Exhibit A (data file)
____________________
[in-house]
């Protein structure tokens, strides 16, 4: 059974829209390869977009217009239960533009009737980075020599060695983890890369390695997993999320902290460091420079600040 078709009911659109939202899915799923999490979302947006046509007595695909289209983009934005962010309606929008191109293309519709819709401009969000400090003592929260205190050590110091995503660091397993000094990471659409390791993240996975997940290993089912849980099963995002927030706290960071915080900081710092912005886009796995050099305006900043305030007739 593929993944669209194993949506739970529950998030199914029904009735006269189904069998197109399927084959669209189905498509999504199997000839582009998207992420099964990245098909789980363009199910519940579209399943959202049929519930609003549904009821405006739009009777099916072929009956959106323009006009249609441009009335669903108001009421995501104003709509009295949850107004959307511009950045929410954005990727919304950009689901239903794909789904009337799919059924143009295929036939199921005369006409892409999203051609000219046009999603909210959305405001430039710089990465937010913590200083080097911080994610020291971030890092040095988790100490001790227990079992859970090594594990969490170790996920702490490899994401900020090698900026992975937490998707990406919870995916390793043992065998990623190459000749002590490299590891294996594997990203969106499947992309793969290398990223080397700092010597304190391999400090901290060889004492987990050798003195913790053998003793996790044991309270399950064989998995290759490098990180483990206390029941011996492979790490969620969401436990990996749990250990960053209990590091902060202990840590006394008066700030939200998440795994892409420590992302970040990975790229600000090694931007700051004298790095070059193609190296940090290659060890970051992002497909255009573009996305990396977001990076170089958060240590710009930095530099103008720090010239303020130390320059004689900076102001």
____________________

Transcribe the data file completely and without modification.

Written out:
[in-house]
């Protein structure tokens, strides 16, 4: 059974829209390869977009217009239960533009009737980075020599060695983890890369390695997993999320902290460091420079600040 078709009911659109939202899915799923999490979302947006046509007595695909289209983009934005962010309606929008191109293309519709819709401009969000400090003592929260205190050590110091995503660091397993000094990471659409390791993240996975997940290993089912849980099963995002927030706290960071915080900081710092912005886009796995050099305006900043305030007739 593929993944669209194993949506739970529950998030199914029904009735006269189904069998197109399927084959669209189905498509999504199997000839582009998207992420099964990245098909789980363009199910519940579209399943959202049929519930609003549904009821405006739009009777099916072929009956959106323009006009249609441009009335669903108001009421995501104003709509009295949850107004959307511009950045929410954005990727919304950009689901239903794909789904009337799919059924143009295929036939199921005369006409892409999203051609000219046009999603909210959305405001430039710089990465937010913590200083080097911080994610020291971030890092040095988790100490001790227990079992859970090594594990969490170790996920702490490899994401900020090698900026992975937490998707990406919870995916390793043992065998990623190459000749002590490299590891294996594997990203969106499947992309793969290398990223080397700092010597304190391999400090901290060889004492987990050798003195913790053998003793996790044991309270399950064989998995290759490098990180483990206390029941011996492979790490969620969401436990990996749990250990960053209990590091902060202990840590006394008066700030939200998440795994892409420590992302970040990975790229600000090694931007700051004298790095070059193609190296940090290659060890970051992002497909255009573009996305990396977001990076170089958060240590710009930095530099103008720090010239303020130390320059004689900076102001």